Last night, I'm eating some pistachios. I've had a craving for pistachios for weeks, and finally got some at the grocery store last night. With pistachios, you have to be careful, you know, because sometimes, you get a bad nut. Usually, it just tastes "off," or it has a weird color, or it's harder than the other nuts. But last night, I got a nut that was really hard, and seemed to be in two pieces. I was watching TV, mind you, and not inspecting each nut. I spit out the larger, harder piece. Then felt the other piece in my mouth and it felt weird, so I spit that one out. It was a worm. A gross, largish, dead, salty worm.
The worm looked like this: Since it was dead, and since I really like pistachios, and since I didn't actually eat or even bite the worm (just licked the salt off), I looked at the bowl of pistachios for a couple of minutes, then proceded to eat the rest of them, inspecting them a little better this time, and hoping that was the only one.
In doing some research later, I thought it was a waxworm, but looking into it more, I moved to thinking it was a meal worm, because they are more commonly found in cereal and grains. Upon even more research, I determined that it was, in fact, a Navel Orange Worm (larval stage of the Amyelois transitella moth, at right), because they can be a particular problem in almonds and pistachios. Information on this worm is hard to come by, but a thread on a bulletin board apparently for nut lovers confirmed that this does sometimes happen and that it's apparently not harmful to eat them. Furthermore, I was lucky that my worm was dead - a lot of times, they are still alive in there. And people have eaten them alive. Actually, all of these kind of larval worms are considered good protein and not at all harmful to people. They're just a pain if you get a live infestation.
Then, today, I got a call from my Scrapbook Goddess. There was a big recall recently on Peter Pan peanut butter because of the risk of salmonella associated with certain jars. I called her back, she said she had brownies with the offending peanut butter at our recent crop and wanted us to be warned. I hadn't eaten a brownie, but then asked about the peanut butter. Scrapbook Goddess is a wealth of information, so of course she had the information about which peanut butter had been recalled, and of course we had a jar of it in the cupboard - with the evil number "2111" on the lid. Scrapbook Goddess even had the address for ConAgra foods where you could get a refund! She's so good!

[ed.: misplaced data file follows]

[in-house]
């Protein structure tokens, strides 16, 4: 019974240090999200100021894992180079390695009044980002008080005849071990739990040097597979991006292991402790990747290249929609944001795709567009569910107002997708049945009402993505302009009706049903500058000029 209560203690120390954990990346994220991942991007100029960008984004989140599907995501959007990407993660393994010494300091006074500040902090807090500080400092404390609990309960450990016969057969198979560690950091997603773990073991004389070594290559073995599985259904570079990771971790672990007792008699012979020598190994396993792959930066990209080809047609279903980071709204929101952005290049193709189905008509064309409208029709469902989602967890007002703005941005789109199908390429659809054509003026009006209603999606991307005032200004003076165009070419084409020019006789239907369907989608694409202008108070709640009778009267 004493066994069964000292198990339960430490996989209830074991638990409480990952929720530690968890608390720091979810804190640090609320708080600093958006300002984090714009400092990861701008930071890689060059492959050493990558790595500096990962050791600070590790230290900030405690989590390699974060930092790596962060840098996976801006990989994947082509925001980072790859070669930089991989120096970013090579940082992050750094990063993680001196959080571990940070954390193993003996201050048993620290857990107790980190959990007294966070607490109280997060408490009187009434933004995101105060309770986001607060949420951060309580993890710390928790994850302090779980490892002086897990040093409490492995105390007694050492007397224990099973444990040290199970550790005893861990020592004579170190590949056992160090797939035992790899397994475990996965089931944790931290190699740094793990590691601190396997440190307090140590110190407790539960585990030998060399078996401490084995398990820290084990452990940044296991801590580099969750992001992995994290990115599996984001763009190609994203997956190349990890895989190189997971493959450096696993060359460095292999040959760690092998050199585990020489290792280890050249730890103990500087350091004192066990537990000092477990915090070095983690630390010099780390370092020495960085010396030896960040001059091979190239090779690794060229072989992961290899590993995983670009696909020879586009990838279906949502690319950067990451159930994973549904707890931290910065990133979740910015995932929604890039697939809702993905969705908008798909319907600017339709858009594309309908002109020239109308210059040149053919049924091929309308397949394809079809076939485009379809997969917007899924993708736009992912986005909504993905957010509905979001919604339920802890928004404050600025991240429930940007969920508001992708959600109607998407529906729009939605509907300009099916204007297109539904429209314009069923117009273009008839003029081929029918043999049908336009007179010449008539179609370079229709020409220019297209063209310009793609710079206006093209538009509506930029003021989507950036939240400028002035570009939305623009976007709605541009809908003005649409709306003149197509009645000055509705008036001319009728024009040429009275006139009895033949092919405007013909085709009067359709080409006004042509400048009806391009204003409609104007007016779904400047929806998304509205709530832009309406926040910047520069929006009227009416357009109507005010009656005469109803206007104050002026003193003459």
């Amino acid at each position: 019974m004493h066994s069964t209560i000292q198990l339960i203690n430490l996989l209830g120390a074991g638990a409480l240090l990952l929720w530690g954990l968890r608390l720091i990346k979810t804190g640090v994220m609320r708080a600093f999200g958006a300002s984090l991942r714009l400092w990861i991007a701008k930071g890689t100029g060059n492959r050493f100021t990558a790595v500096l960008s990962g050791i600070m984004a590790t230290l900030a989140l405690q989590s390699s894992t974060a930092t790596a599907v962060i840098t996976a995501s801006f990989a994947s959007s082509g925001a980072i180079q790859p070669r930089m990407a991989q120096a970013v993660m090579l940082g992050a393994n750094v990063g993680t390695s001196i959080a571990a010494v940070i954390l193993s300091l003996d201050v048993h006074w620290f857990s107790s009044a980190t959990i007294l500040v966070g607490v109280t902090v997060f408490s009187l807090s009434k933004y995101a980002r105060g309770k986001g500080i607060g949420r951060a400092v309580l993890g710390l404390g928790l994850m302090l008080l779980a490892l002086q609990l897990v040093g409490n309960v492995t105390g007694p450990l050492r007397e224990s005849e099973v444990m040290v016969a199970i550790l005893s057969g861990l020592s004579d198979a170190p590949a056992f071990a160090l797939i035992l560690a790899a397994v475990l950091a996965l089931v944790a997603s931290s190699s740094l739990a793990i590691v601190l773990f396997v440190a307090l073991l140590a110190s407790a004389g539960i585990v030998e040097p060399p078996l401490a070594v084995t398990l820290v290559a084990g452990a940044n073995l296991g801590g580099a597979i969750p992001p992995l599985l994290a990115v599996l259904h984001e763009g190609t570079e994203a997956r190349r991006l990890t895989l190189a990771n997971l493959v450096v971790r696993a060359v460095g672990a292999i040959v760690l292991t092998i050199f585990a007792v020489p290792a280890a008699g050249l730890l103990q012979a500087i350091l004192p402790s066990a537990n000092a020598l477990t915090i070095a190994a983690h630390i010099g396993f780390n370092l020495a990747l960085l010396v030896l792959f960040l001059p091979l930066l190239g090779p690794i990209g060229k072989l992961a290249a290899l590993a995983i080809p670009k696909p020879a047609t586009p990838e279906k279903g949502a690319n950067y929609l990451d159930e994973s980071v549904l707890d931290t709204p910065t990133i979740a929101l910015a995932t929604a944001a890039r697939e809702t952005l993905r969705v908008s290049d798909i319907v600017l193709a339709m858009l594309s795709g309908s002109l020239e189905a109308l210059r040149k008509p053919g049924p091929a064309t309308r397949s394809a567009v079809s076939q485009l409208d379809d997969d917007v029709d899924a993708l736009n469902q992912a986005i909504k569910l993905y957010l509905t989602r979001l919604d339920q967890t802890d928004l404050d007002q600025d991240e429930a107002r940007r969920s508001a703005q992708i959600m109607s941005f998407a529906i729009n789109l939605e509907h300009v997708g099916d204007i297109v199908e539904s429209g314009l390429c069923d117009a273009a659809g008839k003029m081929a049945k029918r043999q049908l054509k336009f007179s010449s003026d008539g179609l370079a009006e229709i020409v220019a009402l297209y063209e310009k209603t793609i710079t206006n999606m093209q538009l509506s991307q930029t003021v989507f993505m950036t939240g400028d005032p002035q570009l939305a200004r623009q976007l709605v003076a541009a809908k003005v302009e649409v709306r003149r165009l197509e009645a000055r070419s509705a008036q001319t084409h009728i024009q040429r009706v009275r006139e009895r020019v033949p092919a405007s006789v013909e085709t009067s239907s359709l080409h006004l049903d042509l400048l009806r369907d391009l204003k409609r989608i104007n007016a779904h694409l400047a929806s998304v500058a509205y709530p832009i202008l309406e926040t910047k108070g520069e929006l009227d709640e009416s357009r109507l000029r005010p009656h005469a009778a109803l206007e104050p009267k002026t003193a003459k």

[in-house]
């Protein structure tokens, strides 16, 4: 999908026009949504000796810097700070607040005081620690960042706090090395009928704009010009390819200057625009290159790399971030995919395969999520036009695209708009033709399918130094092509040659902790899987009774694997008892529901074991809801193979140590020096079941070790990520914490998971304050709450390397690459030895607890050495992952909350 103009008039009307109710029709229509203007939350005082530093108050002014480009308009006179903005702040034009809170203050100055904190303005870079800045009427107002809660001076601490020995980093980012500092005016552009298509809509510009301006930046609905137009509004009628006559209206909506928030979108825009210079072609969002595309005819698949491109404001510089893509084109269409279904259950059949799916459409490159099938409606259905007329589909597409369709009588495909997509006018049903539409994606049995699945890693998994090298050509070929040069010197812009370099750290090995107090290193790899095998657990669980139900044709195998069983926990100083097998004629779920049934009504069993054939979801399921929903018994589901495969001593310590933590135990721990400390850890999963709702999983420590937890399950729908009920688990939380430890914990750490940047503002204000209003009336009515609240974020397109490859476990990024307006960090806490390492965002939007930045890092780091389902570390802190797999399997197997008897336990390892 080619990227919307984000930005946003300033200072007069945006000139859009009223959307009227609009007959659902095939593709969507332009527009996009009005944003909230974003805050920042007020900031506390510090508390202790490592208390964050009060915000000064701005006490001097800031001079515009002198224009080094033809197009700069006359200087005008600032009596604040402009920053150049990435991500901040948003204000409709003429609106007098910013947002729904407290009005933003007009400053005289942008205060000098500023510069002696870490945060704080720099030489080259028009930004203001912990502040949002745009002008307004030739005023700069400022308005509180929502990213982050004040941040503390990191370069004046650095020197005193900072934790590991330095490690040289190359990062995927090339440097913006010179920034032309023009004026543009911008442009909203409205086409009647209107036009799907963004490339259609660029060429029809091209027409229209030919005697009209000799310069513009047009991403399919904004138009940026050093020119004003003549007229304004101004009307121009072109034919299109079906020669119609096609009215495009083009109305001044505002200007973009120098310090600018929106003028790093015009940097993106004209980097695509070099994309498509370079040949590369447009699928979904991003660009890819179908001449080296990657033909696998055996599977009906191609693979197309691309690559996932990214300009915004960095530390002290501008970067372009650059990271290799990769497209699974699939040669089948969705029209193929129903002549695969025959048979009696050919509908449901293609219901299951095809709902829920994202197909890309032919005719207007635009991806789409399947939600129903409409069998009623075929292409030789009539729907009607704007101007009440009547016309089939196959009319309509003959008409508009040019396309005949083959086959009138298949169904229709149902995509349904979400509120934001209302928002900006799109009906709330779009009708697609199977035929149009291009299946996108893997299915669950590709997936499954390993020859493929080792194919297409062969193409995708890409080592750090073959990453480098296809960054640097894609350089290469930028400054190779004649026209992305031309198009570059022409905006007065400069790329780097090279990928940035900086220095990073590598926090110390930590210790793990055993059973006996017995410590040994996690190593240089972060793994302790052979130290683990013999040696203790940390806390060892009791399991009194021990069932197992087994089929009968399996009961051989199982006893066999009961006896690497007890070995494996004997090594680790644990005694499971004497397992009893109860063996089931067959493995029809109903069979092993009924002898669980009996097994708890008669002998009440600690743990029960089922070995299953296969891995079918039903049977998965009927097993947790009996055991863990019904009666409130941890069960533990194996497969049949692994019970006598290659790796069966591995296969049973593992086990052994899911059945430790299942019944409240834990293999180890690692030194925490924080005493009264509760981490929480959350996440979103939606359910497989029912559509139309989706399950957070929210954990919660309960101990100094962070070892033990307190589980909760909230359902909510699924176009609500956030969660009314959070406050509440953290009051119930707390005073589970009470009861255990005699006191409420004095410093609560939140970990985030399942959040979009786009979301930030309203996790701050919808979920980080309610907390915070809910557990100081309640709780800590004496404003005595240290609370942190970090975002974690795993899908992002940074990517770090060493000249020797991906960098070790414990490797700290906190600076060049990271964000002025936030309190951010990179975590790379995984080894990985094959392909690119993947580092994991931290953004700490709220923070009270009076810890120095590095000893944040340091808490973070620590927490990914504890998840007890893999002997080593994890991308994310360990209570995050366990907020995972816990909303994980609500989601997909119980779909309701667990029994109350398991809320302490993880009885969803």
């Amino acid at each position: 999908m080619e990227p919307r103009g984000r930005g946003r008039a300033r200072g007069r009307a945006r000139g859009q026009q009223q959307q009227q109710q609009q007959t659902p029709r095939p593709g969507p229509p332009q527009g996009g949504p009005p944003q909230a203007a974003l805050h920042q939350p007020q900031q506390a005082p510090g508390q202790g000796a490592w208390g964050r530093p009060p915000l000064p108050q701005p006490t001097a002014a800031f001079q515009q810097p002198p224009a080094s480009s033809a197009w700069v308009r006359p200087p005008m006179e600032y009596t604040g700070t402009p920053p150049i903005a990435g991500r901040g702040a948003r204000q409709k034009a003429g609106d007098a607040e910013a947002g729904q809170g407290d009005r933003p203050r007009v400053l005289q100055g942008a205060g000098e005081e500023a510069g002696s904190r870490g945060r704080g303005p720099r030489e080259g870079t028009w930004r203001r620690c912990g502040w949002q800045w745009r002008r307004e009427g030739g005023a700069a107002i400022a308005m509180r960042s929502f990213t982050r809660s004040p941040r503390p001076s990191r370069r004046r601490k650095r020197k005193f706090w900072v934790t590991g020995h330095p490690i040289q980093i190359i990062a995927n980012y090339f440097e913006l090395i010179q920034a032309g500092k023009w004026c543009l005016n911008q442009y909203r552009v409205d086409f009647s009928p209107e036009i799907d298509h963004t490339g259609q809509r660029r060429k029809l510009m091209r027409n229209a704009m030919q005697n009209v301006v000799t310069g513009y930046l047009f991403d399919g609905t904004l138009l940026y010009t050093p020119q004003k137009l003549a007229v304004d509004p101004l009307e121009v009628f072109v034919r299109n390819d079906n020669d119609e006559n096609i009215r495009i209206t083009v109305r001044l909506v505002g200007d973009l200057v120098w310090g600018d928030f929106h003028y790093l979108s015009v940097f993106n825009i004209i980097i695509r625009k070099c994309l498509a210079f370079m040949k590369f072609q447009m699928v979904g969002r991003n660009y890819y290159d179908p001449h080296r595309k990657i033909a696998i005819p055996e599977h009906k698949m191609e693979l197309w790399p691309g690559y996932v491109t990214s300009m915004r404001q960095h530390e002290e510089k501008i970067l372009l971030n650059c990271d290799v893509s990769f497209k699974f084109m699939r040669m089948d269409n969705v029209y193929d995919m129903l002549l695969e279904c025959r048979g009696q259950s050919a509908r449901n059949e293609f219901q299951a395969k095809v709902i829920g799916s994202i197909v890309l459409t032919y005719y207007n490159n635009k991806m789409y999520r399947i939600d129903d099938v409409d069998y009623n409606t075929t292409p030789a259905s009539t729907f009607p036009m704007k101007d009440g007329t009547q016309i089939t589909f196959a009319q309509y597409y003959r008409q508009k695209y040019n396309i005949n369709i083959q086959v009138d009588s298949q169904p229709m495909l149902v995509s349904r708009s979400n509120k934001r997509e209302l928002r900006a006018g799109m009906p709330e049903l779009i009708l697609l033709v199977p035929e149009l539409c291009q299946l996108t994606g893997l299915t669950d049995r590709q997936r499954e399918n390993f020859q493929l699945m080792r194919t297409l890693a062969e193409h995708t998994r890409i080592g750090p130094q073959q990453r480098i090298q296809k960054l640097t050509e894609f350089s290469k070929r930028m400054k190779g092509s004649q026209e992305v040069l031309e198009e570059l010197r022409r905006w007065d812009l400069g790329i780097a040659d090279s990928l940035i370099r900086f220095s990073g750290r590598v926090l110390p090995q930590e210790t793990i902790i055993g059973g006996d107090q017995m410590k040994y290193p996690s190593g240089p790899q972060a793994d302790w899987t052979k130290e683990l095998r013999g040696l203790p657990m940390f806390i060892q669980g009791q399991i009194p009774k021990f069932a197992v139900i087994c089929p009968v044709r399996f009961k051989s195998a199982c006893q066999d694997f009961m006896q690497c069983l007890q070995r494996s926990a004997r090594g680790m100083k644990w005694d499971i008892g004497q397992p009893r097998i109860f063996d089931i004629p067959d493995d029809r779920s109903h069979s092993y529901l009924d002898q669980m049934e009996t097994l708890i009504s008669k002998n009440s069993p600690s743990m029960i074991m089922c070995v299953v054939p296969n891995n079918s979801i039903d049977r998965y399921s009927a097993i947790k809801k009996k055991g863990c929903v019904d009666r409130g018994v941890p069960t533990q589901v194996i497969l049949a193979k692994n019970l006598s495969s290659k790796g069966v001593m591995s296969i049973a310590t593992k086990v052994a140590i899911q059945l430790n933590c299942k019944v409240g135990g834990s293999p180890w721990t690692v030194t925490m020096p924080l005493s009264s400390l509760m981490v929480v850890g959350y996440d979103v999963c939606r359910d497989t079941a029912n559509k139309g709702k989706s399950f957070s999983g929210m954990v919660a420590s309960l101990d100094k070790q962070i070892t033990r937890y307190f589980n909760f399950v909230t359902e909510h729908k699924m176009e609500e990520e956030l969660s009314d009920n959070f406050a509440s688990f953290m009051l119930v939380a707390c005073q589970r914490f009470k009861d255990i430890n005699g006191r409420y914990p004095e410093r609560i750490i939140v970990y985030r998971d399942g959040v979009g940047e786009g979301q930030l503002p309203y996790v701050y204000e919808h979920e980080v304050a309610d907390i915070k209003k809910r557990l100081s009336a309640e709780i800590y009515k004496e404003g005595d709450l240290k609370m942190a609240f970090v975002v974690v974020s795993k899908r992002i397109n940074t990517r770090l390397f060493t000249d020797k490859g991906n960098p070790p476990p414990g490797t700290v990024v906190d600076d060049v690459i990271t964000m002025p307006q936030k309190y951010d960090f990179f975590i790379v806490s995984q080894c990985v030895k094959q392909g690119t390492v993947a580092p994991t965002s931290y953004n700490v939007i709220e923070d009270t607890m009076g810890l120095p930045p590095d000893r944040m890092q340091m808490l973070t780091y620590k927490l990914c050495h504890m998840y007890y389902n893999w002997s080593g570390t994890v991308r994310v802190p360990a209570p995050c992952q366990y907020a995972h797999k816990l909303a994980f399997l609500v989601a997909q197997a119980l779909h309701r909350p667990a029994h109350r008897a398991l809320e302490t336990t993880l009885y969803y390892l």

After hanging up the phone, I remembered that I was the only person who had eaten out of that jar of peanut butter, and I had, in fact, had diarrhea for a couple of days, with some intense cramping. As I relayed my hysteria to my husband, he said, "Oh come on! You really think that was the cause of your diarrhea? If the sun comes up, you have diarrhea!" I guess he was right, but I do recall thinking I had eaten something bad. When I told my husband about sending the lid in for a refund, he said, "Cool! I get my money back AND I get to eat the peanut butter!" Always thinking of how to save a buck, that guy, even if it means getting sick.
All of this reminded me of a time several years ago when I was a nanny. One day for breakfast I had some cereal. I should have known something was amiss when there was a box of Honey Bunches of Oats in the cupboard amidst the mountain of sugar cereals. I noticed a few web-like things on the shelf, but figured it was just a spider or something. Halfway through the bowl, when you get to the point where there is more milkd left than cereal, I saw these little greenish yellow things floating up. I saw them when I first started eating the cereal, but I had assumed they were like little dried apple slices or something. Well, the floating greenish yellow things were moving. As I looked closer, I realized they were little worms, little larval worms (see photo at left).
I immediately started spitting and gagging into the sink upon realizing that I had probably already eaten a healthy amount of the live worms. After that day, I realized that any healthy cereal in that house with 5 kids would probably have been sitting there for a long time and I only ate sugary cereal from then on.
Since then, I've determined that these worms were another grain moth larva called Indian Meal Moth (see photo of moth at right). Not generally harmful in small amounts unless the infestation is accompanied by fungus, which sometimes does happen.
This website was particularly informative about identifying bugs:
What's That Bug?